Stanford Ceili Banner (photo credits: Rebecca Chung, Lucas Garron, Laura Kwong)




Stanford Ceili ceased operations after its final regular session (2019 December 3). See here for details.



Sessions And Classes


Stanford Ceili holds regular sessions each Tuesday. All sessions are free. Classes are held each session, in sequence, starting with the Intermediate class at 7pm, followed by the Beginner class at 8pm, and then followed by Social Dancing from 9pm.


Dances during Social Dancing are a mixture of "dances for everyone" (simpler dances that anyone can do; no experience is necessary), and dances taught in our classes. Even with no prior experience, you will be able to dance several dances in every session.



Beginner, Beginner-Intermediate, And Intermediate Classes


Each Tuesday, we teach classes at 3 levels: Beginner, Beginner-Intermediate, and Intermediate. New dancers attend the Beginner class series, which provides a gentle introduction to Irish ceili dancing. After learning that, dancers join our Beginner-Intermediate class series, which delves a little deeper. Dancers who have demonstrated mastery of the technique and choreography of both these series finally join our Intermediate class, to learn our most challenging dances.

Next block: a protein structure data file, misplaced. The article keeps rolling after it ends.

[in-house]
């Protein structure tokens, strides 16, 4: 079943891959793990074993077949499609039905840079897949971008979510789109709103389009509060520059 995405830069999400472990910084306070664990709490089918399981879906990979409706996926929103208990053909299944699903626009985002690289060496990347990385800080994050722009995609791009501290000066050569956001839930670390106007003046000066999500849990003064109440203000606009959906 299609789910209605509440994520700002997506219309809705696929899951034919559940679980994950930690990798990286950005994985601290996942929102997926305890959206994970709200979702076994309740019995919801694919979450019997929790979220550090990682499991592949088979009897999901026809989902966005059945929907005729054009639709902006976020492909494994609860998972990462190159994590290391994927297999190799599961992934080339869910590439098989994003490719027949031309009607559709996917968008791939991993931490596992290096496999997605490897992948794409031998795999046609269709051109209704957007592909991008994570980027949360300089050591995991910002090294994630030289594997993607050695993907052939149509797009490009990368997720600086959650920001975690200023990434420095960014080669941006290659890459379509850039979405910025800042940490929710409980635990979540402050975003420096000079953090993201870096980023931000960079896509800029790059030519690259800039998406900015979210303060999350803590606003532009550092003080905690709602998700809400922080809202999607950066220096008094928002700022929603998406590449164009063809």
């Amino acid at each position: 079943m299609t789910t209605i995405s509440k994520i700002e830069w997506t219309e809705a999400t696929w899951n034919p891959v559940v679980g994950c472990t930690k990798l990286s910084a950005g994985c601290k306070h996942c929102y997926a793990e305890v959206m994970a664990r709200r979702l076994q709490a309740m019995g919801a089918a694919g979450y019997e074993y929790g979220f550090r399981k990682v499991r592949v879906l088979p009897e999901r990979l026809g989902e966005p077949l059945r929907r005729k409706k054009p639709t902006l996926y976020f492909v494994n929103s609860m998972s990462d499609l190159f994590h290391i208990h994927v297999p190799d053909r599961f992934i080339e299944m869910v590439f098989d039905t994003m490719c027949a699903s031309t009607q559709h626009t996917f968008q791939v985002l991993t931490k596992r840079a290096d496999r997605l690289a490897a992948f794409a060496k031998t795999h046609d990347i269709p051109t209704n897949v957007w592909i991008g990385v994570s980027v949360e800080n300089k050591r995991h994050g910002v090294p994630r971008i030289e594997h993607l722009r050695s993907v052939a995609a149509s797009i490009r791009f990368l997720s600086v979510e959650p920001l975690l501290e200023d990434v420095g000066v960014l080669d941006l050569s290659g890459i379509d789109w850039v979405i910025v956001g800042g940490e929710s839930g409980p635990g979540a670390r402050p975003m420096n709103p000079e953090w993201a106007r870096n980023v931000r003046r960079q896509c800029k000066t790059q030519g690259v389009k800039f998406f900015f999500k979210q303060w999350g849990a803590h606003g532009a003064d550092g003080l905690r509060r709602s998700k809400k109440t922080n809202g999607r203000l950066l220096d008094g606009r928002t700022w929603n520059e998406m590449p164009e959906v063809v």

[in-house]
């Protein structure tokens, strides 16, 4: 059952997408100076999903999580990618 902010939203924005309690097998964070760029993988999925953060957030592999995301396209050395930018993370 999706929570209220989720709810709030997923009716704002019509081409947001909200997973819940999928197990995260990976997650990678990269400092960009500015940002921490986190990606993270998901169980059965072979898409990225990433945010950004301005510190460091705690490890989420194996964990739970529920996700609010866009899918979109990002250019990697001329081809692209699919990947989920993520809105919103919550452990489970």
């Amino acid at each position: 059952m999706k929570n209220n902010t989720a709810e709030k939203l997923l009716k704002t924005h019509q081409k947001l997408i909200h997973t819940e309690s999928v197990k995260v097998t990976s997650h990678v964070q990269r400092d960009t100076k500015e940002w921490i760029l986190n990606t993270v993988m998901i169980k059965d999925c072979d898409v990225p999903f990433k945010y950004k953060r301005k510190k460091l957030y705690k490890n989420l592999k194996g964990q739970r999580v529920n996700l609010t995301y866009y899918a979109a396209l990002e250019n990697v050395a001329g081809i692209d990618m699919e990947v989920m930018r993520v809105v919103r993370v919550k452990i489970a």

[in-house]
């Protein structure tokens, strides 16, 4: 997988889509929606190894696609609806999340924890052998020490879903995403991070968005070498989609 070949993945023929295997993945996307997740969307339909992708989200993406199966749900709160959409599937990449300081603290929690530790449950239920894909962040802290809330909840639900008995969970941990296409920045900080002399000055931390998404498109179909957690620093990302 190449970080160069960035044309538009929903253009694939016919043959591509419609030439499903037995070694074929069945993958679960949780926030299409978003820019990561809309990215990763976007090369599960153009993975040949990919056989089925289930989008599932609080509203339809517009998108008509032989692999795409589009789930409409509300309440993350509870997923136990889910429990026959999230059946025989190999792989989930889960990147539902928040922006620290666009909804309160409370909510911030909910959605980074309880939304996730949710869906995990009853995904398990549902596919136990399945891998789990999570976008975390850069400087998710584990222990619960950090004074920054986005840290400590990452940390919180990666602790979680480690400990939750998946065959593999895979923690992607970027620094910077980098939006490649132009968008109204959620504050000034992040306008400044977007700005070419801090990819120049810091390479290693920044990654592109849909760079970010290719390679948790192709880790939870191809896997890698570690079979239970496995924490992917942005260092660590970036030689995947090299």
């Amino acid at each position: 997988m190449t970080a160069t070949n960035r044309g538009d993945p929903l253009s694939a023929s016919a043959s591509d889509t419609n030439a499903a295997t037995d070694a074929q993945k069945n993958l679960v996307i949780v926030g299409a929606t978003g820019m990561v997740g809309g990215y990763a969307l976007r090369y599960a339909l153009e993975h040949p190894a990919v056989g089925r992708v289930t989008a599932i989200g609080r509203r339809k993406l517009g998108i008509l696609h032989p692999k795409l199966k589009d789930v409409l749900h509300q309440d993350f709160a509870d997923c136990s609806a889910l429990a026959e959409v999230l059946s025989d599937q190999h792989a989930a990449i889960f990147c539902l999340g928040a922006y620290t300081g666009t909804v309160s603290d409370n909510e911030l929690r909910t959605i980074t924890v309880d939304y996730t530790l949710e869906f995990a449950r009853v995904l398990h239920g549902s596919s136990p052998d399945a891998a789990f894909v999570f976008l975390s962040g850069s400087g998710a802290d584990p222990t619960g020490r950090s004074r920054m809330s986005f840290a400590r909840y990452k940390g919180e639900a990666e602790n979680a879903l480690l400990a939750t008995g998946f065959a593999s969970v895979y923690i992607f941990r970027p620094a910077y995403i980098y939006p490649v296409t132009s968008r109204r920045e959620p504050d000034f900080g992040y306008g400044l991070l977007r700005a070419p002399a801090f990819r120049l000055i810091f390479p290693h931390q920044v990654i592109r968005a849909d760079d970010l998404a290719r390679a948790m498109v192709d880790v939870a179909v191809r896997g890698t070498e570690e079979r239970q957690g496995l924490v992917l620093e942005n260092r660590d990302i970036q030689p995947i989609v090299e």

The rest of this page describes why we have this structure, and how dancers move between the Beginner classes and the Intermediate one.


(For a quick summary, jump to the last section of this page.)


The Beginner classes follow a monthly syllabus to gently introduce dancers to Irish ceili dancing over the course of 4 classes:



The Beginner-Intermediate classes also follow a monthly syllabus to teach our Beginner-Intermediate dance, the 4-Hand Reel, over the course of 4 classes:


  • Week 1: Choreography, Part 1.
  • Week 2: Choreography, Part 2.
  • Week 3: Footwork & Technique.
  • Week 4: Putting it all together.


The Intermediate classes are tailored to the attendance that night. Each class is self-contained. There is no class series at the Intermediate level.


Please arrive and be ready to dance by the start of class. We will not permit latecomers to join after a class begins, as that is too disruptive.



Why split into 3 levels?


We want to give people who've never done Irish ceili dance a way to come up to speed. For people who've never done this sort of dancing (or any dancing) before, there's a lot to pick up. The 2 Beginner class series teach core concepts that are required for the Intermediate class: footwork, sequence, transitions, timing, safety, and dancing in groups. Additionally, they permit a more gradual ramp up toward the fast-paced Intermediate class


The intention is to provide an environment that allows new dancers to focus on these concepts while reducing frustrations that might arise from having a single class (new dancers might be overwhelmed by the more complex Intermediate choreographies; the class might move slower than the experienced dancers might desire).


For people with previous experience (in particular, step dancers), we still ask that you demonstrate mastery of the taught skills of both Beginner series (see below), and also take at least 2 classes from the Beginner-Intermediate series. The Berkeley style of ceili may be different from what you expect at Irish dance, and we want you to have a chance to become comfortable with it before taking the Intermediate classes.



How can I move to Intermediate?


Pass the 4-Hand Jig body test (for Beginner) and the 4-Hand Reel test (for Beginner-Intermediate).